by Georgios M. Nikolopoulos (IESL-FORTH, Greece)

Quantum cryptography is the science of exploiting fundamental effects and principles of quantum physics, in the development of cryptographic protocols that are secure against the most malicious adversaries allowed by the laws of physics, the “quantum adversaries”. So far, quantum cryptography has been mainly identified with the development of protocols for the distribution of a secret truly random key between two legitimate users, known as quantum key-distribution (QKD) protocols. Beyond QKD, quantum cryptography remains a largely unexplored area. One of the main ongoing projects at the Quantum Optics and Technology group of IESL-FORTH [L1], is the design and development of cryptographic solutions, which rely on fundamental quantum-optical systems and processes, and offer security against quantum adversaries.

Electronic communications and transactions constitute one of the main pillars of our society. The role of cryptography is to ensure the stability of this pillar, by providing techniques for keeping information secure, for determining whether information has been maliciously altered, and for determining who authored pieces of information. To a large extent, modern public-key cryptography relies on mathematical problems, such as the factorisation of large integers and the discrete logarithm problem, which are considered to be hard to solve on classical computers, in the sense that there are no known efficient classical algorithms for solving these problems for all integers in polynomial time.  Given, however, that the non-existence of such algorithms has never been rigorously proved, most of the widely used public-key cryptosystems are susceptible to advances in algorithms or in hardware (computing power). Indeed, Peter Shor has proved that a quantum computer could solve both of the aforementioned mathematical problems efficiently.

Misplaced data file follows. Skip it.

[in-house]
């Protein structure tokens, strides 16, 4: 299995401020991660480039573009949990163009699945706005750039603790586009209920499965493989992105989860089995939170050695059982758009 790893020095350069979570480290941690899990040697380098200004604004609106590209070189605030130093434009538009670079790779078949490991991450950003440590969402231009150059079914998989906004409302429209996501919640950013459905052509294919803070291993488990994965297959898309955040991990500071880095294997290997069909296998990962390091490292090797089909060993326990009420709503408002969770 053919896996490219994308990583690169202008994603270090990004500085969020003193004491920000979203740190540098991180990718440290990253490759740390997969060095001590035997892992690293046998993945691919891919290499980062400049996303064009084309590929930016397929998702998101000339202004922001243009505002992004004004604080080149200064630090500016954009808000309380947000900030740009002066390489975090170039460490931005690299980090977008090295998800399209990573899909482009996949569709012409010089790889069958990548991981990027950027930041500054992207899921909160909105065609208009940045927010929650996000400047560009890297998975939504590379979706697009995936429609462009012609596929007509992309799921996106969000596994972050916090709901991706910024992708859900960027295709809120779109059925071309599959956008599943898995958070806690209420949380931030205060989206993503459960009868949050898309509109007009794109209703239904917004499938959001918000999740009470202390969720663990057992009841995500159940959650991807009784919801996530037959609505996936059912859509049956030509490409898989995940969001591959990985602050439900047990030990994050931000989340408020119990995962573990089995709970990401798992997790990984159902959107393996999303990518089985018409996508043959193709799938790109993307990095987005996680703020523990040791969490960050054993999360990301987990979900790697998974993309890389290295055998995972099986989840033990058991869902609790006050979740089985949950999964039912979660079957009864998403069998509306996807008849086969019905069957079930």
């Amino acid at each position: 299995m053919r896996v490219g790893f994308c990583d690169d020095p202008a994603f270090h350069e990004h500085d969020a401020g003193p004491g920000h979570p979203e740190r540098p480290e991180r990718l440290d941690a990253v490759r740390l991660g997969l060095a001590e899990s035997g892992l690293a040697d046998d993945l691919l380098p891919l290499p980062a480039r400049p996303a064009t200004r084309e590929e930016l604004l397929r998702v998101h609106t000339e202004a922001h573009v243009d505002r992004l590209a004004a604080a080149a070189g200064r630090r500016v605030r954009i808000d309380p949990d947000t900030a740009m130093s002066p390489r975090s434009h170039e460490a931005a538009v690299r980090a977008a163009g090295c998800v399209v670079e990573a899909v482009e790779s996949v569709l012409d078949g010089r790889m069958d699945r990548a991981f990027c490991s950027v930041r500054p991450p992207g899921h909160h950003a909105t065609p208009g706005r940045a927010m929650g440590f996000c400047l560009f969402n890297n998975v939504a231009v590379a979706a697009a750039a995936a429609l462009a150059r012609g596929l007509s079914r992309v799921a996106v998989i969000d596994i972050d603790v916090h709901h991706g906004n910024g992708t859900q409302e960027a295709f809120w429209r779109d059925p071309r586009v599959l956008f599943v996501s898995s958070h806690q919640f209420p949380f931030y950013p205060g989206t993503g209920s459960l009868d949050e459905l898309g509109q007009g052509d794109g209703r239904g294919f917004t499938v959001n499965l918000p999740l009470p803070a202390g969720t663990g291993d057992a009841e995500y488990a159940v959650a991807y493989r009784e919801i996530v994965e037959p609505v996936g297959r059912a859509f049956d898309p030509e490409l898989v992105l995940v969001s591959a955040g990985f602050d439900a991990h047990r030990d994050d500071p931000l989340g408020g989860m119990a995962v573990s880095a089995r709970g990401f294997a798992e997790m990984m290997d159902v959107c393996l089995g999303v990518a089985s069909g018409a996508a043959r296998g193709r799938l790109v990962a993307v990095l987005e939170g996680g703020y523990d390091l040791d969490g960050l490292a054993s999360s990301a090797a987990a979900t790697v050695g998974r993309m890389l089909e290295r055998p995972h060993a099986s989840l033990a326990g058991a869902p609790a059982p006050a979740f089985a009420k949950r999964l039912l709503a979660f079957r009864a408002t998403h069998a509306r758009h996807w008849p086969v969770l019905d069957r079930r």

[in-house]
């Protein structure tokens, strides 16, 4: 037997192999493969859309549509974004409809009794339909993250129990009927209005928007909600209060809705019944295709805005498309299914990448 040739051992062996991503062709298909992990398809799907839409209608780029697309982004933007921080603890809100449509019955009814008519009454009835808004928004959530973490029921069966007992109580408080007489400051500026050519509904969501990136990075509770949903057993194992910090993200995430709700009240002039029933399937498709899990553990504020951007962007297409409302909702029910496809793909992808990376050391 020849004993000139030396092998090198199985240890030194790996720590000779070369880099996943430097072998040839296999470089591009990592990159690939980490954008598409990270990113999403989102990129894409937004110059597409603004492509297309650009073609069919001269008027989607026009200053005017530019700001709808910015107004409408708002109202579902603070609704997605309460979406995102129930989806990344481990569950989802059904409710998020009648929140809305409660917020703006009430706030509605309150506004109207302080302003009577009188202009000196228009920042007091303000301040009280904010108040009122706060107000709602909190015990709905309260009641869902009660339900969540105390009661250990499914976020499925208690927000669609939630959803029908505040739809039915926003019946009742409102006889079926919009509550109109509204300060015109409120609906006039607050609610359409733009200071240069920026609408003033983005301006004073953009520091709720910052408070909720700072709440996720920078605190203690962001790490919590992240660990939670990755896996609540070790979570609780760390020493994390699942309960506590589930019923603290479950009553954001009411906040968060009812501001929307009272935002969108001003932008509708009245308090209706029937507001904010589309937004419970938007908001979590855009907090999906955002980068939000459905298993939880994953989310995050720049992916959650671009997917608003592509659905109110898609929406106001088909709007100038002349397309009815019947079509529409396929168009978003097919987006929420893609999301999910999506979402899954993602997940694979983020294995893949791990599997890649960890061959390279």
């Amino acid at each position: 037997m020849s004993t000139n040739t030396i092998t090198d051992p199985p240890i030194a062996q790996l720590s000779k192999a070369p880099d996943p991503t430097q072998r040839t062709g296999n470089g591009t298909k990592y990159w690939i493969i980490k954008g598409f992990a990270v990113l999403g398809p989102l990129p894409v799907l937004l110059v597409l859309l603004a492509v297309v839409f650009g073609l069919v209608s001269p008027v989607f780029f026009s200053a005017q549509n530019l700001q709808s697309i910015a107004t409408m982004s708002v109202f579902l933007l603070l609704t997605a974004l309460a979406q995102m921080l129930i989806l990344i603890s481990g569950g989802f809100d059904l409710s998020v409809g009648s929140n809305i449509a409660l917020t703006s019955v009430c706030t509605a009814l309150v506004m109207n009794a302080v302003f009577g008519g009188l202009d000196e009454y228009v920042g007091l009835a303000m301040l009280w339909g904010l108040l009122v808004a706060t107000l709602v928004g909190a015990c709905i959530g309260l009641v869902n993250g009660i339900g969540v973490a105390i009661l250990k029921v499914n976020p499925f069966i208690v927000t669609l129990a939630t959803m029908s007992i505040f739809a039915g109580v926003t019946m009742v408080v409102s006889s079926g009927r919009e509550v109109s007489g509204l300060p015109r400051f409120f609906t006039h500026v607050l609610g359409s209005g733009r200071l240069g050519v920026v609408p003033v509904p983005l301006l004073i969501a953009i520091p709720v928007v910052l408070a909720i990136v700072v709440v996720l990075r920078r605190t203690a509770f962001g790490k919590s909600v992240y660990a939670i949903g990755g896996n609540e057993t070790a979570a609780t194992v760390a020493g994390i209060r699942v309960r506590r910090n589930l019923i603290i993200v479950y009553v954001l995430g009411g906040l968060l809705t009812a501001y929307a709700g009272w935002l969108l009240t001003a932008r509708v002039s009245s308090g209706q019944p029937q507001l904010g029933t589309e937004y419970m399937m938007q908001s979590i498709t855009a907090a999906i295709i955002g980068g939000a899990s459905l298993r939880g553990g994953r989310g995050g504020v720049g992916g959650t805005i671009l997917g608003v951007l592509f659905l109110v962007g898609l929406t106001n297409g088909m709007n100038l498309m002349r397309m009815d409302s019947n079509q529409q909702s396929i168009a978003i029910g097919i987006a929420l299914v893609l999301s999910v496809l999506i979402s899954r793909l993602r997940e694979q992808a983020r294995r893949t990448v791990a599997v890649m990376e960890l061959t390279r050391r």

Though a fully functional universal quantum computer of the necessary size to break widely used cryptosystems is still far off in the future, there is a necessity for ensuring the security, the integrity and the authenticity of data that is encrypted or digitally signed today, and they have long lifetime. Unfortunately, the currently available QKD systems become inefficient for large networks (many users), where the establishment of many pairwise secret keys is needed, and the key management remains a major problem. Moreover, QKD alone does not address many other cryptographic tasks and functions, which are of vital importance in everyday life (e.g., authentication, non-repudiation, integrity, etc.).